The Lion King
When The Lion King came out in 1994, it helped solidify the Disney renaissance of that era. The film felt fresh, original, and entirely engaging. Decades on, that sense of wonder and experimentation is mostly erased in Jon Favreau’s live-action/CGI remake, which feels far more redundant than revelatory.
Much of the fault of this version lays in the obvious unnecessity of its being. Even granting the fact that Favreau’s remake of The Jungle Book told new elements of its tale in a different way, here the original looms even higher than Pride Rock.
The cast is suitably Tweet-worthy. James Earl Jones effortlessly towers over his other collaborators with a voice that still feels like it plunders the depths of one’s soul. Chiwetel Ejoifor takes on Scar, and while he lacks Jeremy Irons’ oily menace, it’s still a welcome take. Alfre Woodard is regal as Sarabi, John Kani brings a welcome authenticity as Rafiki, and Florence Kasumba, Keegan-Michael Key and Eric Andre are adequate as the hyenas. Beyoncé’s role as Nala has been expanded, including a new song called “Spirit” (which is well recorded but feels out of place), and does well with the part.
The biggest surprise, not in a positive way, is Donald Glover. His singing, especially against Beyoncé’s, simply doesn’t mesh, and his Simba comes across more petulant than profound. The performance shows some limitations in his craft that aren’t often exposed, and it’s the most jarring part of the entire proceeding.
John Oliver and Seth Rogan do a bunch of “talk-singing” to get through the hard bits, but Billy Eichner can carry a tune fairly well. Their characters – Zazu, Pumbaa, and Timon respectfully – constantly riff on the differences from this Lion King to previous versions, both on stage and screen. Their playfulness feels over-rehearsed, as per the years-long slog of putting a film like this together, but they’re at least having fun and bringing us along for the ride.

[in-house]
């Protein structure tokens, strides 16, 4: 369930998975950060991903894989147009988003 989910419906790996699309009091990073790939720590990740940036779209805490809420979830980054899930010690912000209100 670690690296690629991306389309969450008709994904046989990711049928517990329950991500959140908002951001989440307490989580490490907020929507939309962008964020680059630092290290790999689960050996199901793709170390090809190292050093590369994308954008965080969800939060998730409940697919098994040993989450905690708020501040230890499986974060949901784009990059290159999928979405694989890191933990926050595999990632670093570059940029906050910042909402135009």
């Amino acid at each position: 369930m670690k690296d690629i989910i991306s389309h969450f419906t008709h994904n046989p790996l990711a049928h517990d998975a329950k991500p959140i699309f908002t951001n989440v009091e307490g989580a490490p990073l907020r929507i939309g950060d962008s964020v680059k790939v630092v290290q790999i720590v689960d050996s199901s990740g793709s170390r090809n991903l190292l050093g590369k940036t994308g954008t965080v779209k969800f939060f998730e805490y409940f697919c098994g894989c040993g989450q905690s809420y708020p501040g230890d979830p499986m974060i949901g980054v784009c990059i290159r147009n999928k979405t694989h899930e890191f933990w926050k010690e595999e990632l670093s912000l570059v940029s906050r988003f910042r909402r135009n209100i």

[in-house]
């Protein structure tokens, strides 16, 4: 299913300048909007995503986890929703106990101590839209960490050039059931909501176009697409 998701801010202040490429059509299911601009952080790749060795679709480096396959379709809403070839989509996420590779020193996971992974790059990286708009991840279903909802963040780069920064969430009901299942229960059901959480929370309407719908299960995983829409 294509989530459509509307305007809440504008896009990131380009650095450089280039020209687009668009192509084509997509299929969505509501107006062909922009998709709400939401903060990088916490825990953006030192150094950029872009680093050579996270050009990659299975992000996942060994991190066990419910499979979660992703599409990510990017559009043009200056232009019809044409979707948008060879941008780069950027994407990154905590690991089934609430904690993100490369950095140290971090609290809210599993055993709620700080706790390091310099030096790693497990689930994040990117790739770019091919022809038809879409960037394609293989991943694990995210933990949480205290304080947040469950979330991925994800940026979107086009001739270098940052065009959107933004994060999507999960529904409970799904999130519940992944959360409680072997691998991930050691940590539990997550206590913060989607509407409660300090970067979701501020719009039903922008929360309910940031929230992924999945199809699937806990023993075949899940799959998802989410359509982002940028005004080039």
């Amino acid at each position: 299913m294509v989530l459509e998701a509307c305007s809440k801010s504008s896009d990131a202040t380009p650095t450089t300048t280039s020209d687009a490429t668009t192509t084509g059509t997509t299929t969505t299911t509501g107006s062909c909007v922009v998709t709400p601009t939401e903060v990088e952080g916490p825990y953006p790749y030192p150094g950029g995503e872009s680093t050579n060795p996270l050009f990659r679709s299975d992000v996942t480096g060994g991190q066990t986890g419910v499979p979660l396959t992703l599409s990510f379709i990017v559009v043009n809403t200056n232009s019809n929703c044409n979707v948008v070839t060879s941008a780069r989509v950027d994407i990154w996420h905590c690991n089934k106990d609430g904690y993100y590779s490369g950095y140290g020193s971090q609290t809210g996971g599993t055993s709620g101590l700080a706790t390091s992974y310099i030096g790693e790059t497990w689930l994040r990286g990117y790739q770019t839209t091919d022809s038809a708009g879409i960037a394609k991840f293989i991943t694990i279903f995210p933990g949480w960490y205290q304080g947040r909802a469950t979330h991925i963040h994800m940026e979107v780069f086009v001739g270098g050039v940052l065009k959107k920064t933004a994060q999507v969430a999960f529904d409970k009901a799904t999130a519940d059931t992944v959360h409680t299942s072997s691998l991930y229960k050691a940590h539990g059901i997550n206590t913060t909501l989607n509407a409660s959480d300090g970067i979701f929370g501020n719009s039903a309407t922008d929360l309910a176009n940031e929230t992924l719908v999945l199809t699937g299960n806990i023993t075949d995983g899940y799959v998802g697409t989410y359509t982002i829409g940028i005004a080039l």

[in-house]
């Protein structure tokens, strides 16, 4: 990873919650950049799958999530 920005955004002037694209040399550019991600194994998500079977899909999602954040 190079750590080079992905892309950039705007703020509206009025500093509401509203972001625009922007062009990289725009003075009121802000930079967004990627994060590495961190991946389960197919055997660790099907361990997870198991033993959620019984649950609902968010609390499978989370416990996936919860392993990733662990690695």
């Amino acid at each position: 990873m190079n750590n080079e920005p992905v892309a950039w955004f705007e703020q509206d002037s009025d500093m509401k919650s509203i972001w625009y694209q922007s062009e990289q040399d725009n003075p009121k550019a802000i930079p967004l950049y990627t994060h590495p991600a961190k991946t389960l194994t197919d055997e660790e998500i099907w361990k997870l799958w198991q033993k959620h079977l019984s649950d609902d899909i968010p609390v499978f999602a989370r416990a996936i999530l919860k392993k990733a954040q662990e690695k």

The songs themselves are satisfactory if unremarkable cover versions of what we heard before. Pharrell Williams worked with Hans Zimmer and company to inject a bit of modern R&B flavor. It’s fine, but a general sense of complacent acceptance governs much of the film in many respects.
Visually, the models of the animals are truly astonishing, and it’s easy to be jaded about the armies of individuals who worked to make that happen. Still, they lack real connection, resulting in a kind of “deep fake” approach where things feel just a tiny bit off. The most cinematic, sweeping moments are directly evocative of the animated original, which only serves to remind us of the brilliant, cinematic audacity of the hand-drawn (with CGI augmentation) version, and how little visually Favreau has actually added to this landscape.
This all comes back to a tired if still accurate worry – what’s the point? The stage play by Julie Taymor (a credited executive producer here) shows that a radical reinterpretation that maintains the core elements of the story can be quite extraordinary. I would have loved if Favreau mixed it all up – really ripped the songs apart, made Pride Rock less overtly identical, or messed with the story in surprising ways. That may have interfered with the film’s commercial potential, but surely would have helped moved the legacy of The Lion King forward more than this film does.
Favreau’s remake neither flounders nor flourishes. This Lion King growls more than it roars.